•   History and culture of a national treasure: Bristol Bay is one of the last, best places on the planet for wild salmon. Pristine, remote, and recently described by President Obama as “a national treasure,” it exists today just as it has for hundreds of generations. Home to a three thousand year-old culture that blends Yup’ik, and Alutiq traditions, it is an exceptional place even by Alaska standards. Battle on the Bay has the potential to share timeless stories of massive salmon runs, cultural continuity and stunning natural beauty with viewers around the country.

•   Salmon quality and the global market: In recent years, fishermen and seafood processors have invested millions of dollars and made great strides in improving the quality of Bristol Bay’s salmon products. Thanks to these improvements in processing and chilling technologies, Bristol Bay produces a tremendous amount of high quality, sustainable sockeye salmon – nearly 50% of total world supply. These improvements have also resulted in higher prices paid to fishermen, which in turn helps ensure the long-term economic sustainability of Bristol Bay’s salmon fishery.

•   Independent family businesses: Each Bristol Bay fishing vessel represents a small, independent business, often a family operation with multiple generations working together. For most, fishing in Bristol Bay is a tradition, and the fishing season a time of renewed family values, dedication, and hard work.

•   Proud stewards of a remarkable natural resource: Bristol Bay fishermen help ensure that salmon spawning goals are met even when they have to suspend their fishing to do so. The recent 130th anniversary of Bristol Bay’s commercial fishery is a testament to sustainable fishery management and cooperation between fishermen, fishery managers, and law enforcement. Bristol Bay’s fishermen are proud of their roles in ensuring the long-term health and productivity of Bristol Bay’s salmon runs.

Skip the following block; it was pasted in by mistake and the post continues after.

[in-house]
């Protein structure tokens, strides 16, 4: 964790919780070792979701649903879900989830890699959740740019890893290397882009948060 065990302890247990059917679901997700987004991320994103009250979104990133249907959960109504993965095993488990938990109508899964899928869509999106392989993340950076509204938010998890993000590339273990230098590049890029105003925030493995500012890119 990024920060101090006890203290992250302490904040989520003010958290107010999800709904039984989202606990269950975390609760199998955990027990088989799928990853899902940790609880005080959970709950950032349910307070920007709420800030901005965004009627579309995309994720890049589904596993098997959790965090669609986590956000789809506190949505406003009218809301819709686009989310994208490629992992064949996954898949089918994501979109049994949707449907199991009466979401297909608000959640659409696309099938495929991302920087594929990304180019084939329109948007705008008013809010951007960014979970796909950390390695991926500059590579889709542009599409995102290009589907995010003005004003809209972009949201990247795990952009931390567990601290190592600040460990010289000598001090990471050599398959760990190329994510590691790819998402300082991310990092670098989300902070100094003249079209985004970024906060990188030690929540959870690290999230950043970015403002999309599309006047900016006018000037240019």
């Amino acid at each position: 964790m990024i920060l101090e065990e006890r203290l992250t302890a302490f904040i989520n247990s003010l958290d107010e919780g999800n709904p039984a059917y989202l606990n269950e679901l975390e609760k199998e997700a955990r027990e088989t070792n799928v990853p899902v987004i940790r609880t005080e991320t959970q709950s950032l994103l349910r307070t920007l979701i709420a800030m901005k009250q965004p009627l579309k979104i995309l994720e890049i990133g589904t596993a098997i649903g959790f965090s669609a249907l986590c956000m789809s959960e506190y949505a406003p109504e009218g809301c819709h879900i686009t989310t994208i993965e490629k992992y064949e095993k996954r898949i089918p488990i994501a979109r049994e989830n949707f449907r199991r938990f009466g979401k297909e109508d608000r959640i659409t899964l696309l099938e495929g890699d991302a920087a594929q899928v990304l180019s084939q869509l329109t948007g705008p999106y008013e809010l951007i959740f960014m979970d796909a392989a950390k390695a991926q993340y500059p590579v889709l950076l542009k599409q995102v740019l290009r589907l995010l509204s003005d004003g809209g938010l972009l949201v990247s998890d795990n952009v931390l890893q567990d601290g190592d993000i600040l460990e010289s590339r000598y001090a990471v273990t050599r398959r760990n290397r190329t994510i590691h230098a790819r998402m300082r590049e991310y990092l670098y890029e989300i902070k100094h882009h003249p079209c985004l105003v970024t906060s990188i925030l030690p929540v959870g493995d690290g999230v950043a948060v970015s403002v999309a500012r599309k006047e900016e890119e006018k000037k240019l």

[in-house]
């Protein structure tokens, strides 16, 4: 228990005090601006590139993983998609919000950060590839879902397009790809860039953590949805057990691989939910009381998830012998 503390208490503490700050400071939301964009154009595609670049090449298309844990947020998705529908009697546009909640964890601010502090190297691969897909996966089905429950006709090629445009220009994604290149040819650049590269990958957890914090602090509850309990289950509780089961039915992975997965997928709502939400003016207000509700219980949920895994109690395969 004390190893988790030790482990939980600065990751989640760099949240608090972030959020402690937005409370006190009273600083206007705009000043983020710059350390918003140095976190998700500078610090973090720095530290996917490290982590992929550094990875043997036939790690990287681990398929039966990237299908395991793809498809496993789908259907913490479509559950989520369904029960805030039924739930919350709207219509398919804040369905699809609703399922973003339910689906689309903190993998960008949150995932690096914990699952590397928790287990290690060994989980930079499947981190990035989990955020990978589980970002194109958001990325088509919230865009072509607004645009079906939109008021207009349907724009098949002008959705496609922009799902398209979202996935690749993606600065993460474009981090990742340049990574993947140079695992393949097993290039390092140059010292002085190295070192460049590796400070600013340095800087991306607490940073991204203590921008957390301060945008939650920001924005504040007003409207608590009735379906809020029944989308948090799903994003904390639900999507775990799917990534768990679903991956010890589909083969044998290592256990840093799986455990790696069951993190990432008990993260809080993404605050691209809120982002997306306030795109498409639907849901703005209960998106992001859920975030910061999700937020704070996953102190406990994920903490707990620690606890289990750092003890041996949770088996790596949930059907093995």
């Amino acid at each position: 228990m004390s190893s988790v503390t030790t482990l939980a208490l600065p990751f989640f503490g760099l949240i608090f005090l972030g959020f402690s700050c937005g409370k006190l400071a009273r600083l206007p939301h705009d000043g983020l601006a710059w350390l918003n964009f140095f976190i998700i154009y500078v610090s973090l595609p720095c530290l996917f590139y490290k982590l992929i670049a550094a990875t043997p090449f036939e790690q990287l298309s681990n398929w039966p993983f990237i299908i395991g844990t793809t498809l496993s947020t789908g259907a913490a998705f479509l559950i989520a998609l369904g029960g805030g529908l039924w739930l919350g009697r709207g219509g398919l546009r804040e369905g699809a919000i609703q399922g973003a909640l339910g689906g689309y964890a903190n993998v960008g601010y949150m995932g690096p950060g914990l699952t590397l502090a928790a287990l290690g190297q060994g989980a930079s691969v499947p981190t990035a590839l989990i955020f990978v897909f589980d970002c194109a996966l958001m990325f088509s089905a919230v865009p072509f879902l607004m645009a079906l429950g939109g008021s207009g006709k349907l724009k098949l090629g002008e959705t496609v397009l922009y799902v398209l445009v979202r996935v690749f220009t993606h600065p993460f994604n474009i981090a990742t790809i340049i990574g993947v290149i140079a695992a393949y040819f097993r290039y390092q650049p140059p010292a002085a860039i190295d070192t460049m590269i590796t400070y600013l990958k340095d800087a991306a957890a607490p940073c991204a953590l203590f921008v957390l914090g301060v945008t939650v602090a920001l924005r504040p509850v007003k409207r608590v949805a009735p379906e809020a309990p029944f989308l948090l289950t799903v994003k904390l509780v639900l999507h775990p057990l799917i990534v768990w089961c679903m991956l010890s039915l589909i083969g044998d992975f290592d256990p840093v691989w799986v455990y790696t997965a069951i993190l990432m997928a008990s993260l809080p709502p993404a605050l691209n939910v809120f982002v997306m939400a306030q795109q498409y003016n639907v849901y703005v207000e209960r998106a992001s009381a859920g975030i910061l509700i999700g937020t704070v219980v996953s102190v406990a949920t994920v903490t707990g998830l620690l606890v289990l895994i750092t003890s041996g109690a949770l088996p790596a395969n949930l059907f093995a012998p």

On February 4th, BBRSDA Executive Director Sue Aspelund sent a letter to Marjorie Kaplan, Group President, Discovery Channel, TLC, and Animal Planet. The letter outlined many of the above concerns, as well as others that members have expressed about Battle on the Bay. You can download that letter here: 2-4-15-Letter-Battle on the Bay

Almost immediately after receiving the letter, Ms. Kaplan replied as follows:

Dear Ms Aspelund,

Thank you so much for reaching out to me.  Our intention in the series is to celebrate the fishermen and the way of life in Bristol Bay.  So we are particularly interested to hear your point of view. 

I’ve shared your letter and will get back to you once we’ve had an chance to look into the points you made. 

Thank you again. M

We encourage fishermen who wish to provide feedback about Battle on the Bay to do so by contacting Chris Finnegan, Senior Vice President for Communications at Animal Planet: Needless to say, it is important to maintain civility and mutual respect in communications of all kinds, including email.

For questions and/or for more information about Bristol Bay’s sustainable salmon fishery, please contact:

Sue Aspelund, Executive Director                 Elizabeth Herendeen, Marketing Director – (360) 927-4295     – (970) 889-1440